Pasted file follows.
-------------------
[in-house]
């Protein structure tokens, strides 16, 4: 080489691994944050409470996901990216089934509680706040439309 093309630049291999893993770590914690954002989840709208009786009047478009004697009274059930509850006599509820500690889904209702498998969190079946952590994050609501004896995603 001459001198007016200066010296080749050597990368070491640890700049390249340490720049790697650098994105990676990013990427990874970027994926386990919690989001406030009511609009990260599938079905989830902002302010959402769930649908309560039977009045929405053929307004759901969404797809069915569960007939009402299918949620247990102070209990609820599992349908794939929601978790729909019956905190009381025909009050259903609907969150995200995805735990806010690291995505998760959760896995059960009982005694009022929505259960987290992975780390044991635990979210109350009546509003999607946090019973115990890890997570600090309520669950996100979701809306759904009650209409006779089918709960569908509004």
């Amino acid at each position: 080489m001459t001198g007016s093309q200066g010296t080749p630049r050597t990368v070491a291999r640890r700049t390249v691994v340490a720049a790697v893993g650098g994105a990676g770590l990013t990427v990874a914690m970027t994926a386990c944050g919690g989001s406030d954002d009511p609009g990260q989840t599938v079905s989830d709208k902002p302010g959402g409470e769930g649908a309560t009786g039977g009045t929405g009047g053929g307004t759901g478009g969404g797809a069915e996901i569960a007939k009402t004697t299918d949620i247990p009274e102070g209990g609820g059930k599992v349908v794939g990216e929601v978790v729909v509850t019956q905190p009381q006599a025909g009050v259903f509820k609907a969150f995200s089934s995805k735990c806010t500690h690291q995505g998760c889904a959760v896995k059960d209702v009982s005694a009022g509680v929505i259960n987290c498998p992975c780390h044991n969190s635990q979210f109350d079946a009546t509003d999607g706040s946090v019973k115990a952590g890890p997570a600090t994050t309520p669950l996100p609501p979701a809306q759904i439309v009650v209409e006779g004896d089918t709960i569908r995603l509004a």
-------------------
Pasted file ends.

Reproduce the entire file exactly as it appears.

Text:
[in-house]
């Protein structure tokens, strides 16, 4: 080489691994944050409470996901990216089934509680706040439309 093309630049291999893993770590914690954002989840709208009786009047478009004697009274059930509850006599509820500690889904209702498998969190079946952590994050609501004896995603 001459001198007016200066010296080749050597990368070491640890700049390249340490720049790697650098994105990676990013990427990874970027994926386990919690989001406030009511609009990260599938079905989830902002302010959402769930649908309560039977009045929405053929307004759901969404797809069915569960007939009402299918949620247990102070209990609820599992349908794939929601978790729909019956905190009381025909009050259903609907969150995200995805735990806010690291995505998760959760896995059960009982005694009022929505259960987290992975780390044991635990979210109350009546509003999607946090019973115990890890997570600090309520669950996100979701809306759904009650209409006779089918709960569908509004």
């Amino acid at each position: 080489m001459t001198g007016s093309q200066g010296t080749p630049r050597t990368v070491a291999r640890r700049t390249v691994v340490a720049a790697v893993g650098g994105a990676g770590l990013t990427v990874a914690m970027t994926a386990c944050g919690g989001s406030d954002d009511p609009g990260q989840t599938v079905s989830d709208k902002p302010g959402g409470e769930g649908a309560t009786g039977g009045t929405g009047g053929g307004t759901g478009g969404g797809a069915e996901i569960a007939k009402t004697t299918d949620i247990p009274e102070g209990g609820g059930k599992v349908v794939g990216e929601v978790v729909v509850t019956q905190p009381q006599a025909g009050v259903f509820k609907a969150f995200s089934s995805k735990c806010t500690h690291q995505g998760c889904a959760v896995k059960d209702v009982s005694a009022g509680v929505i259960n987290c498998p992975c780390h044991n969190s635990q979210f109350d079946a009546t509003d999607g706040s946090v019973k115990a952590g890890p997570a600090t994050t309520p669950l996100p609501p979701a809306q759904i439309v009650v209409e006779g004896d089918t709960i569908r995603l509004a």